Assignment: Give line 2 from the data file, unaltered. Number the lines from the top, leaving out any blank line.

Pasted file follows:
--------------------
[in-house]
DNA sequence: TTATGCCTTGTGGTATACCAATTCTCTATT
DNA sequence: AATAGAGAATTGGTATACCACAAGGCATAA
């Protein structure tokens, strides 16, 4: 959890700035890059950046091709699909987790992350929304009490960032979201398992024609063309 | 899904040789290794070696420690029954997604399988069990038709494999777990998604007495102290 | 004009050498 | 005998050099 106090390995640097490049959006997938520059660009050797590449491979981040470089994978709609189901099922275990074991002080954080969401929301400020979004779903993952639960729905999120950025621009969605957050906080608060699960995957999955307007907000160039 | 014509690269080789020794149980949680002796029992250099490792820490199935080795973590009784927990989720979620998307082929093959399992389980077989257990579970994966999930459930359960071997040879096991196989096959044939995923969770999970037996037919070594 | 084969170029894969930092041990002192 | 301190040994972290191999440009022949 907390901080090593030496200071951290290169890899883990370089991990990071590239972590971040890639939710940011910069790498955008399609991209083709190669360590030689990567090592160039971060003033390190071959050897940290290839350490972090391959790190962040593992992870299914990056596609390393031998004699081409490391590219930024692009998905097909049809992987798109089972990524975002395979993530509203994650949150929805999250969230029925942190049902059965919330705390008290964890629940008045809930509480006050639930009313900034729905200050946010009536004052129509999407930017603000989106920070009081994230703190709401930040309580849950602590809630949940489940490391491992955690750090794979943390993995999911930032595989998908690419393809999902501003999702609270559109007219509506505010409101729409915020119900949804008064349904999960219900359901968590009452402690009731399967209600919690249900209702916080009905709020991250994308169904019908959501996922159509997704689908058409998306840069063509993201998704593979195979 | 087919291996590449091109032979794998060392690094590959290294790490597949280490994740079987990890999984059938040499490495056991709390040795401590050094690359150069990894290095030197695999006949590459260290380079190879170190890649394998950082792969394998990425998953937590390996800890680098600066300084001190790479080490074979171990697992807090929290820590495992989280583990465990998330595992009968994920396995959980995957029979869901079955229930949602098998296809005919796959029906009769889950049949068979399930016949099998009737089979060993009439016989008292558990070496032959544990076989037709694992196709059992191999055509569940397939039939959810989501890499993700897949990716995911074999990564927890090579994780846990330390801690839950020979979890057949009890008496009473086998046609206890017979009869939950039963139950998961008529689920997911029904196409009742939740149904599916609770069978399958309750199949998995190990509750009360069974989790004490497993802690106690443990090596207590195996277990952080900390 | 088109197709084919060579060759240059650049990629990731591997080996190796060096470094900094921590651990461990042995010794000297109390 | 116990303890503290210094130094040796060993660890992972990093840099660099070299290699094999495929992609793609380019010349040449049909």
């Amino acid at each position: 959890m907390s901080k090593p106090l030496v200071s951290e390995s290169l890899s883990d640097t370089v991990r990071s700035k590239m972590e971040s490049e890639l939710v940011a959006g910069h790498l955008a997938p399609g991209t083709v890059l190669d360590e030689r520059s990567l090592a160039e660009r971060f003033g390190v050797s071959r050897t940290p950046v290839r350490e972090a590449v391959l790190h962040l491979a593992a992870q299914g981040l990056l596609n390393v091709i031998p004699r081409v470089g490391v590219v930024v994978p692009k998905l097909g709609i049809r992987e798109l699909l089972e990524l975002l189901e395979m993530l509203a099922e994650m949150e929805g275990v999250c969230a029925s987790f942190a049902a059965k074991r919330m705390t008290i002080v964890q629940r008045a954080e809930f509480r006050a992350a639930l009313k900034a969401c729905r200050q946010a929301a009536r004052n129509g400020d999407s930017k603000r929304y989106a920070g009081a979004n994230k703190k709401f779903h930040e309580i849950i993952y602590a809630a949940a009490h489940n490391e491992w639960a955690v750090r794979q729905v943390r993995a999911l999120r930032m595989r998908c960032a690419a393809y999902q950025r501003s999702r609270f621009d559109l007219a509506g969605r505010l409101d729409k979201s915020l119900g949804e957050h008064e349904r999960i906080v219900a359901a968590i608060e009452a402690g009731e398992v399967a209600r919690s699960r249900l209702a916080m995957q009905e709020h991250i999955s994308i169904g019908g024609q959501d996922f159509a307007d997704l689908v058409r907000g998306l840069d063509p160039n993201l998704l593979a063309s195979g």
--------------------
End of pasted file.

DNA sequence: TTATGCCTTGTGGTATACCAATTCTCTATT